May 22, 2011

Dateline:  Cortona, Italy

Latitude at Cortona 41.8 degrees  North, Longitude 12.56 degrees East

Sunflowers at a Flower Shop in Cortona

Sunflowers at a Flower Shop in Cortona

We had a long series of train rides starting at 6:30 to get to our destination for the next few days, the Tuscan village of Cortona . Our trip took us from the Veneto at the foot of the Alps through the rich farmland of Emilia-Romagna and into the hills of southernmost Tuscany where it borders Umbria. Tuscany is awash in vineyards and olive groves, farmhouses, villas and castles, cathedrals and churches – all in those stereotypically Tuscan colors such as burnt sienna and umber, tastefully faded and oozing character.  Cortona  is an ancient city in a country of ancient cities, founded by the Etruscans who were the predecessors of the Romans. They were apparently interesting people, and highly developed intellectually, aside from the fact that they believed you could tell the future by contemplating the entrails of animals. Historians believe them to be artistic and cultured, as evidenced by the pottery and jewelry they left behind. The name Tuscany is a derivative of their name. Tuscany, as in all of Italy, was really a loose confederation of city-states and was called Etruria going back to the Ninth Century B.C. Around 400 B.C. the Romans started taking over, but still maintained the tradition of feasts and revelry – in fact taking it to new heights, with the last Etruscan city captured in 256 BC. Cortona was a major power in medieval times, but because it later fell into obscurity, modern warfare thankfully passed it by and left much of the old city standing over the centuries.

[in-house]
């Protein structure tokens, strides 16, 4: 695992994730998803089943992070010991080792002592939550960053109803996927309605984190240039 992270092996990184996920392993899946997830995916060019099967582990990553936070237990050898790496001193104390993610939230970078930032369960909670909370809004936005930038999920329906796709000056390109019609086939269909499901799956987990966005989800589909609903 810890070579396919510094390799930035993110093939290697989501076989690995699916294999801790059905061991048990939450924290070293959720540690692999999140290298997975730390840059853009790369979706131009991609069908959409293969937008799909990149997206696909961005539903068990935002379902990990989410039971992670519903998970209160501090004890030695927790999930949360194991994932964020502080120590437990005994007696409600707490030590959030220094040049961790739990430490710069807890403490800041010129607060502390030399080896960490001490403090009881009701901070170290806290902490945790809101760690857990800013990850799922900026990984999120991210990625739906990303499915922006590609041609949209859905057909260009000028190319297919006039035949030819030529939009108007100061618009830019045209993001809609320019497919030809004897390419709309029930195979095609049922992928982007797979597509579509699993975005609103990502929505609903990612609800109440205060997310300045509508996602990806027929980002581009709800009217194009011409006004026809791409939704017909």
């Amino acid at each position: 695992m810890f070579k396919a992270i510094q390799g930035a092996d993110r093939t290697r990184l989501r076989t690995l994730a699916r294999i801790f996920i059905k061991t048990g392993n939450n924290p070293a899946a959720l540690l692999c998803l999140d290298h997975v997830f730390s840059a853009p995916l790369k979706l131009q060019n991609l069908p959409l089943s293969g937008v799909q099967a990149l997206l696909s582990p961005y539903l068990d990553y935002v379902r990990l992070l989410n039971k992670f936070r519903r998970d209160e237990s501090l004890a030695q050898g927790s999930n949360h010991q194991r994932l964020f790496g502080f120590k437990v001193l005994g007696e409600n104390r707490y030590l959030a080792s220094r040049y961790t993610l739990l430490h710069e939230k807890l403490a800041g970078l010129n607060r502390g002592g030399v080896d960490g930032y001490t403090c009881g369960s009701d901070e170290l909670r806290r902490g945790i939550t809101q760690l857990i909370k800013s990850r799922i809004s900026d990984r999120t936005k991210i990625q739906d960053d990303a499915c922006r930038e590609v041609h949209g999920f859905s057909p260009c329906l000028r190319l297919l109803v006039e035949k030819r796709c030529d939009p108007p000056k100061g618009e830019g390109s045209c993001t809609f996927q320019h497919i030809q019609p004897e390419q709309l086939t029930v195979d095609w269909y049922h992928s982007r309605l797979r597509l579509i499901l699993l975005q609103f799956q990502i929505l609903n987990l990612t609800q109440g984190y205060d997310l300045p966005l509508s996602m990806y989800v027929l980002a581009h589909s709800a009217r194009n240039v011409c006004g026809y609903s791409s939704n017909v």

We arrived on Sunday at the train station in Camucia and it would have been a long strenuous walk to Cortona, even without our luggage, and thus we understood why the guide book called for a bus ride; however the guidebook failed to mention that there are none running on Sunday– and there were no taxis  there either.  Fortunately when I called the hotel,  they sent one of only a few that operate in the town at all, much less on Sunday and it took us up the hill in only a matter of minutes to the Hotel Santa Lucia on the Via Guelfa. The taxi delivered us to the doorstep of the hotel , and thankfully so since the street runs at about a 45 degree angle. We left our luggage at the hotel and set off exploring.

Tuscan Countryside beyond the Walls of Cortona

Tuscan Countryside beyond the Walls of Cortona